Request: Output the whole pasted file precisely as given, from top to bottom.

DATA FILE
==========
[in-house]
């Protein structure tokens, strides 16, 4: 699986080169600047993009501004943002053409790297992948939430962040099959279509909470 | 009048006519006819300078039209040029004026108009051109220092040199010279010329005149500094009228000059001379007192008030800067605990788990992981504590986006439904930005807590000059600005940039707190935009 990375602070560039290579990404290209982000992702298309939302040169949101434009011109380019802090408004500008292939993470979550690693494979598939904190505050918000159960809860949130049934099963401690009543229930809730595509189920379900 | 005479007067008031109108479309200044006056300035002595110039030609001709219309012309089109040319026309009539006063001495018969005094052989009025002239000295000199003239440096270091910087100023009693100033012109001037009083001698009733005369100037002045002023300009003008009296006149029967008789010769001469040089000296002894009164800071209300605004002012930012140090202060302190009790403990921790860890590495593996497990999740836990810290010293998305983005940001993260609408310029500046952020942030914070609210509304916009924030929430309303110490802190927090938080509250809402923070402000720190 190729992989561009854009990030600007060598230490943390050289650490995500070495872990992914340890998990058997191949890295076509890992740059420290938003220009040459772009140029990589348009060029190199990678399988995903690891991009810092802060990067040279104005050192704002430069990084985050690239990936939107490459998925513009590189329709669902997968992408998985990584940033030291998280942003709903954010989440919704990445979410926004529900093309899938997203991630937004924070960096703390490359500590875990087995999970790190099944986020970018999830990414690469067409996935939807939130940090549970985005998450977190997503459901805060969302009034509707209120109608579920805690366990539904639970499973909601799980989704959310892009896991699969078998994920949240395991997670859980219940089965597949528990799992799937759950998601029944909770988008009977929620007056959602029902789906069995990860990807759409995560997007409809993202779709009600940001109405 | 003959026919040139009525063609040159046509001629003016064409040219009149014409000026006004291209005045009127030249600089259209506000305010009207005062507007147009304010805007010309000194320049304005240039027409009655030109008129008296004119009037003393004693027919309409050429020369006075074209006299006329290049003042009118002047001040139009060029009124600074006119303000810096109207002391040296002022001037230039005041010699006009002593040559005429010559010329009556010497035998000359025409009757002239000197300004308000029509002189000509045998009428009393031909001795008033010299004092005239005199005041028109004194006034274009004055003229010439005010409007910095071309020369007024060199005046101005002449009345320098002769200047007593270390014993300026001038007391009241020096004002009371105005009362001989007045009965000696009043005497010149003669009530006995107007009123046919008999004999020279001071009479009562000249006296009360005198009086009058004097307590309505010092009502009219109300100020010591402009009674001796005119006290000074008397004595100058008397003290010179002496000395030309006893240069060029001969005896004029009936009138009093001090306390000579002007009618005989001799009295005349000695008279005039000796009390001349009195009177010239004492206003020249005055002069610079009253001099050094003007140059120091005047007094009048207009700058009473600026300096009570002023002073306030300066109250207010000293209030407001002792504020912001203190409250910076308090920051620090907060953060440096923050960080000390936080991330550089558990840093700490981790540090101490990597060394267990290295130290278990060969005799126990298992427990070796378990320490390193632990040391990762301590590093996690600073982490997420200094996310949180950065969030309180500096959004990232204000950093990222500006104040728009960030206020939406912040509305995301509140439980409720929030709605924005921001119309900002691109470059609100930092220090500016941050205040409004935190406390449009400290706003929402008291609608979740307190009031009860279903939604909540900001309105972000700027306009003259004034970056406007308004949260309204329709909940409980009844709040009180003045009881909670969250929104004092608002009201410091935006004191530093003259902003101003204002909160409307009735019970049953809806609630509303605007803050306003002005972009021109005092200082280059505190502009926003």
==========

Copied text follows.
[in-house]
């Protein structure tokens, strides 16, 4: 699986080169600047993009501004943002053409790297992948939430962040099959279509909470 | 009048006519006819300078039209040029004026108009051109220092040199010279010329005149500094009228000059001379007192008030800067605990788990992981504590986006439904930005807590000059600005940039707190935009 990375602070560039290579990404290209982000992702298309939302040169949101434009011109380019802090408004500008292939993470979550690693494979598939904190505050918000159960809860949130049934099963401690009543229930809730595509189920379900 | 005479007067008031109108479309200044006056300035002595110039030609001709219309012309089109040319026309009539006063001495018969005094052989009025002239000295000199003239440096270091910087100023009693100033012109001037009083001698009733005369100037002045002023300009003008009296006149029967008789010769001469040089000296002894009164800071209300605004002012930012140090202060302190009790403990921790860890590495593996497990999740836990810290010293998305983005940001993260609408310029500046952020942030914070609210509304916009924030929430309303110490802190927090938080509250809402923070402000720190 190729992989561009854009990030600007060598230490943390050289650490995500070495872990992914340890998990058997191949890295076509890992740059420290938003220009040459772009140029990589348009060029190199990678399988995903690891991009810092802060990067040279104005050192704002430069990084985050690239990936939107490459998925513009590189329709669902997968992408998985990584940033030291998280942003709903954010989440919704990445979410926004529900093309899938997203991630937004924070960096703390490359500590875990087995999970790190099944986020970018999830990414690469067409996935939807939130940090549970985005998450977190997503459901805060969302009034509707209120109608579920805690366990539904639970499973909601799980989704959310892009896991699969078998994920949240395991997670859980219940089965597949528990799992799937759950998601029944909770988008009977929620007056959602029902789906069995990860990807759409995560997007409809993202779709009600940001109405 | 003959026919040139009525063609040159046509001629003016064409040219009149014409000026006004291209005045009127030249600089259209506000305010009207005062507007147009304010805007010309000194320049304005240039027409009655030109008129008296004119009037003393004693027919309409050429020369006075074209006299006329290049003042009118002047001040139009060029009124600074006119303000810096109207002391040296002022001037230039005041010699006009002593040559005429010559010329009556010497035998000359025409009757002239000197300004308000029509002189000509045998009428009393031909001795008033010299004092005239005199005041028109004194006034274009004055003229010439005010409007910095071309020369007024060199005046101005002449009345320098002769200047007593270390014993300026001038007391009241020096004002009371105005009362001989007045009965000696009043005497010149003669009530006995107007009123046919008999004999020279001071009479009562000249006296009360005198009086009058004097307590309505010092009502009219109300100020010591402009009674001796005119006290000074008397004595100058008397003290010179002496000395030309006893240069060029001969005896004029009936009138009093001090306390000579002007009618005989001799009295005349000695008279005039000796009390001349009195009177010239004492206003020249005055002069610079009253001099050094003007140059120091005047007094009048207009700058009473600026300096009570002023002073306030300066109250207010000293209030407001002792504020912001203190409250910076308090920051620090907060953060440096923050960080000390936080991330550089558990840093700490981790540090101490990597060394267990290295130290278990060969005799126990298992427990070796378990320490390193632990040391990762301590590093996690600073982490997420200094996310949180950065969030309180500096959004990232204000950093990222500006104040728009960030206020939406912040509305995301509140439980409720929030709605924005921001119309900002691109470059609100930092220090500016941050205040409004935190406390449009400290706003929402008291609608979740307190009031009860279903939604909540900001309105972000700027306009003259004034970056406007308004949260309204329709909940409980009844709040009180003045009881909670969250929104004092608002009201410091935006004191530093003259902003101003204002909160409307009735019970049953809806609630509303605007803050306003002005972009021109005092200082280059505190502009926003």